Oct. 20, 2015
HPHS Student Council Paints the Town Purple
Iconic Dallas buildings to be lit purple on October 23

Carson Yeager, HPHS Student Body President, and Katie Dalton, HPHS Senior Class President, are helping to promote a drug- and alcohol-free lifestyle through the Project Purple campaign. Four iconic Dallas buildings will be lit purple on Oct. 23 to pledge support for the cause.
During the Oct. 23 football game, both Highland Park and Mesquite football players will wear purple decals on their helmets to support Project Purple.
Photos by Brian Smith

Inspired by a former pro athlete's message regarding the dangers of substance abuse, the Highland Park High School Student Council had a fascinating idea: to paint the town purple.

On Friday night, Oct. 23, residents of Dallas and those traveling through the city will see the result of their work: Four of the city's iconic downtown buildings will be lit up entirely in purple to demonstrate their support for the students and their cause.

The Student Council wrote letters to the operators of Dallas' Reunion Tower, the Bank of America Tower (the building usually outlined in green), the Omni Hotel and One Arts Plaza about the idea, and all four have pledged to support the initiative.

The HPHS varsity football team will host Mesquite High School on Oct. 23, and both teams are on board to support the project. Players will wear Project Purple decals on their helmets during the game at Highlander Stadium.

Carson Yeager, an HPHS senior who is the Student Council President and is on the varsity football team, helped spearhead the initiative to turn Dallas and the Park Cities purple.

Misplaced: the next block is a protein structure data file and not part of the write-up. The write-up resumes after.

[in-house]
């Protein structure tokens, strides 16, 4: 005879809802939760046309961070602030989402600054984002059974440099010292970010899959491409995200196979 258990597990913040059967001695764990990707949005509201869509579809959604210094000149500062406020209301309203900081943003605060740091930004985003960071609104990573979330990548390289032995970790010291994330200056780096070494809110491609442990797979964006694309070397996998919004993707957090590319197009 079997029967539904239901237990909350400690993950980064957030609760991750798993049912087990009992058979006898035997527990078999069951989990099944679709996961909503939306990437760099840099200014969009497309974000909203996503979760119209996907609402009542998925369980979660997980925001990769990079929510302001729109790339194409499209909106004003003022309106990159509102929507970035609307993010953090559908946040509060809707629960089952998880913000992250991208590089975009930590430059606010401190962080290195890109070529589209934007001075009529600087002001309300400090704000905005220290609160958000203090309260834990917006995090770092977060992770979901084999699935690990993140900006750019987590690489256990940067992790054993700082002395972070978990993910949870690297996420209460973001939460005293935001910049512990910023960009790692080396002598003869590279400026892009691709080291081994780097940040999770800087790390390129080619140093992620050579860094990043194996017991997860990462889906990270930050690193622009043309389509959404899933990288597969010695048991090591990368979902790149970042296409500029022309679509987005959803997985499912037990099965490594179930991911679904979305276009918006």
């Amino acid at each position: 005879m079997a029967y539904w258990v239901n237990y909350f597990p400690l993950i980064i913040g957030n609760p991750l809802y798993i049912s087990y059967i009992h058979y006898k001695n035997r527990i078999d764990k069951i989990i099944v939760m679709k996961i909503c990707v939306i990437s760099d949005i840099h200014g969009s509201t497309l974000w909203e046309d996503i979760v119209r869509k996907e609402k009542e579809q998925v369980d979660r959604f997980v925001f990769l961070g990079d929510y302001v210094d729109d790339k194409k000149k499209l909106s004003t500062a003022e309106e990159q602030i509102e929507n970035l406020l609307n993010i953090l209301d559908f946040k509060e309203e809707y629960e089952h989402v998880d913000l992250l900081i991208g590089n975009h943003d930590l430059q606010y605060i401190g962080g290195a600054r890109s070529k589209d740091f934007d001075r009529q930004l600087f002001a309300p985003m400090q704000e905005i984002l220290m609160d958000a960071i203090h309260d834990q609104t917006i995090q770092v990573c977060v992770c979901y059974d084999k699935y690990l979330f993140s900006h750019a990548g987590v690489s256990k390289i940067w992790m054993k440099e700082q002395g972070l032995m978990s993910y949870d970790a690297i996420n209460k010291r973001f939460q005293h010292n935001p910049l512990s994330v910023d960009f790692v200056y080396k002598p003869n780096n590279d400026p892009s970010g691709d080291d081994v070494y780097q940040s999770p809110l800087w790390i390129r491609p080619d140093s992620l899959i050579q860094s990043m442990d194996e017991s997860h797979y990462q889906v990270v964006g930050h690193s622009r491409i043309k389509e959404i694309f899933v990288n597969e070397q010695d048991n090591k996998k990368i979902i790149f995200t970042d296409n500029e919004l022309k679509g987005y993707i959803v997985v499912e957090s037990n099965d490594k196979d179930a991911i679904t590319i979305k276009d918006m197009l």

"Substance abuse and underage drinking are issues that have challenged several generations of students before us. In fact, we have learned that 90 percent of addictions get their start when individuals are in their teenage years," Yeager said. "We want to send a message to others within our school, within Dallas and throughout the region that you owe it to yourself and your future to go through high school without either drugs or alcohol."

During last year's Red Ribbon week, former NBA player Chris Herren gave a riveting presentation regarding the dangers of substance abuse and underage drinking to students at Highland Park High School. Herren now leads THP (The Herren Project) Project Purple Initiative, so named because of a talk he gave in 2011 at a school where students wearing purple T-shirts courageously stood up in front of their peers to announce their pledge not to take drugs or use alcohol.

"As a Student Council, we feel it is important to take a stand and set a tone for the rest of the school that you can have a great time in life without using drugs or drinking alcohol," Yeager said. "Our message is simple: We are Highland Park and we are purple."

"This past year, former Boston Celtic Chris Herron shared with our student body his path from high school student to adult by describing what led him to abuse drugs and alcohol. The story resonated with many students, because it speaks of self-doubt and an informal beginning to drug and alcohol usage," HPHS Principal Walter Kelly said. "From that point, the Student Council moved the message forward in very tangible and remarkable ways. Our student leaders have established a positive school culture of reflection while serving as role models. This group of students is having an impact that we, as adults, rarely have and I am tremendously proud of their efforts."

Yeager and the Student Council have created a video and posted it on YouTube to support their project, which can be seen at this link